In this blog we describe social sustainability which is the most relevant of the 3 sub-characteristics of sustainability, when training cross-functional teams.
(This is the eleventh blog in the series “How to train cross-functional teams”, for links to previous blogs please go to the end of this blog)
What is your perception of sustainability?
The world today faces many challenges. Climate change is one of them. Inclusion is another. When talking about sustainability some people think of the environment. Others incline towards social relations. In 1987 a United Nations document defined sustainable development (of society) as “meeting the needs of the present without compromising the ability of future generations to meet their own needs” [UN 1987]
Sustainability is a very diverse subject which means different things to different people. When working together with people in order to make cross-functional teams even more successful, the social aspect is most relevant.
The definition and sub-characteristics of sustainability
In the autumn of 2022 the 3rd edition of the TMAP book “Quality for DevOps teams” was released. While working on this new edition the authors added some new subjects. Sustainability is one of those. The authors included about 25 people from all over the globe in the discussion about what sustainability should be about. They see sustainability as an extra quality characteristic related to quality in use, as an extension of the ISO25010 standard. Together they created the following definition:
Sustainability is a focus point of quality engineering that aims to minimize the unfavorable impact that business processes, the IT components that support them, and the infrastructure that hosts them, have on the planet. It promotes an approach to software and systems design, development, implementation, deployment, operation, maintenance and retirement, that emphasizes environmental perdurability and energy efficiency.
The quality characteristic Sustainability has three sub-characteristics:
• Environmental sustainability – This includes energy consumption, carbon footprint (CO2 emission), pollution and use of scarce natural resources.
• Economic sustainability – This includes the financial consequences such as costs and revenues, profitability, technical debt, et cetera.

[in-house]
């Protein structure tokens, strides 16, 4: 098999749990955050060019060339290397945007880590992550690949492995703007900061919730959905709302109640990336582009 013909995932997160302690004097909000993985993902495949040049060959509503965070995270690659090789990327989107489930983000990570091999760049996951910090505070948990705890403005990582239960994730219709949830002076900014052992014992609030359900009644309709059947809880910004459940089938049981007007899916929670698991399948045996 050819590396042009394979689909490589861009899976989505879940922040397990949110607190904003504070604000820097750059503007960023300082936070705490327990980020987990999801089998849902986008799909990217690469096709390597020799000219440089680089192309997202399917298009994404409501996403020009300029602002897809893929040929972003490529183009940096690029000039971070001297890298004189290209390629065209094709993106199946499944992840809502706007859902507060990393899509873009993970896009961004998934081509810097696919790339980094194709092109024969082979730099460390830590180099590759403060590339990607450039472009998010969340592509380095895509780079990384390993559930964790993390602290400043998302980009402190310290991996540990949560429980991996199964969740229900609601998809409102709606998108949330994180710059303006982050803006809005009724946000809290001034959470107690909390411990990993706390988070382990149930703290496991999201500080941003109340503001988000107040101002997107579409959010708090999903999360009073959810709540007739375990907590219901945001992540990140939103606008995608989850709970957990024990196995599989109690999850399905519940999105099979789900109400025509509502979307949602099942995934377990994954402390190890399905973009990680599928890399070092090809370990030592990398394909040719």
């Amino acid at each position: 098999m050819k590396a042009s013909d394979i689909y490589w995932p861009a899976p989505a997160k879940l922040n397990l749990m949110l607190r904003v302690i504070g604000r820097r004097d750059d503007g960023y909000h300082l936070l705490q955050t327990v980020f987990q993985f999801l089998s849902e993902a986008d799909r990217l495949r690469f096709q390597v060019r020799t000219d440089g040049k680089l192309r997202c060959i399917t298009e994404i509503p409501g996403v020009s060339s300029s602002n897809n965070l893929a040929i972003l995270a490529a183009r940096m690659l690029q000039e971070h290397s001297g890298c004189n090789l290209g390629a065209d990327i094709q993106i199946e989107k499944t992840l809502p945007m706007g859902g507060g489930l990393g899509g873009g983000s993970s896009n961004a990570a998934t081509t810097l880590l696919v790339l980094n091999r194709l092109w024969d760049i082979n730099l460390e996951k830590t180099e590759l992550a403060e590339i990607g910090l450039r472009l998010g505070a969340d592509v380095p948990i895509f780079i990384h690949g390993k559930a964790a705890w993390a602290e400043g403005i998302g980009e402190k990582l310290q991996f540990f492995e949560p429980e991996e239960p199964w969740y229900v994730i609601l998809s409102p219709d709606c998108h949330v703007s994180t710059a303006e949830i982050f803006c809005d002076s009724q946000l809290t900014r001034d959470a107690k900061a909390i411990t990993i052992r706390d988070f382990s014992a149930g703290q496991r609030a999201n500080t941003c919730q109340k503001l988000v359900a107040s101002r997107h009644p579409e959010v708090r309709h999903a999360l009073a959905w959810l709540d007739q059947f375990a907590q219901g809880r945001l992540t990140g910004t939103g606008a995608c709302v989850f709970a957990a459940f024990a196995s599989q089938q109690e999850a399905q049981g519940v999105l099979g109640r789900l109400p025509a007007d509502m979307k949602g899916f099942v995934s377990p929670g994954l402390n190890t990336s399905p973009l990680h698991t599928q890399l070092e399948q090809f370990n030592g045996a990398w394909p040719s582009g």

• Social sustainability – This includes the consequences for individual people, groups of people and society as a whole.
Social sustainability and its relevance for teams
Cross-functional teams work on a basis of equality of the members of the team. So an aspect of quality is equality. Of course all people are different. So equality doesn’t mean to say everybody is the same, it is about having the same rights and obligations. Important in a cross-functional team is that every member of the team is allowed to pick up any task. However, the team must also take responsibility for the quality of products. So, a team member that picks up a task must possess the right knowledge and skills to fulfil this task. The advantage of this approach is that it avoids bottlenecks of tasks that all should be done by the team member with a specific function. Instead, all team members can work together to evenly distribute the workload and thus deliver in an efficient way.
Of course, all team members are different and have different knowledge and skills. Some people in the team may not be capable (or don’t feel sure enough) to pick up a certain task. In that case they should collaborate. A very effective quality measure is pairing (e.g. pair programming or pair testing) where two team members work together on one task and build quality in from the start. This is a very good way of “learning-on-the-job” where the team as a whole grows their skills and knowledge.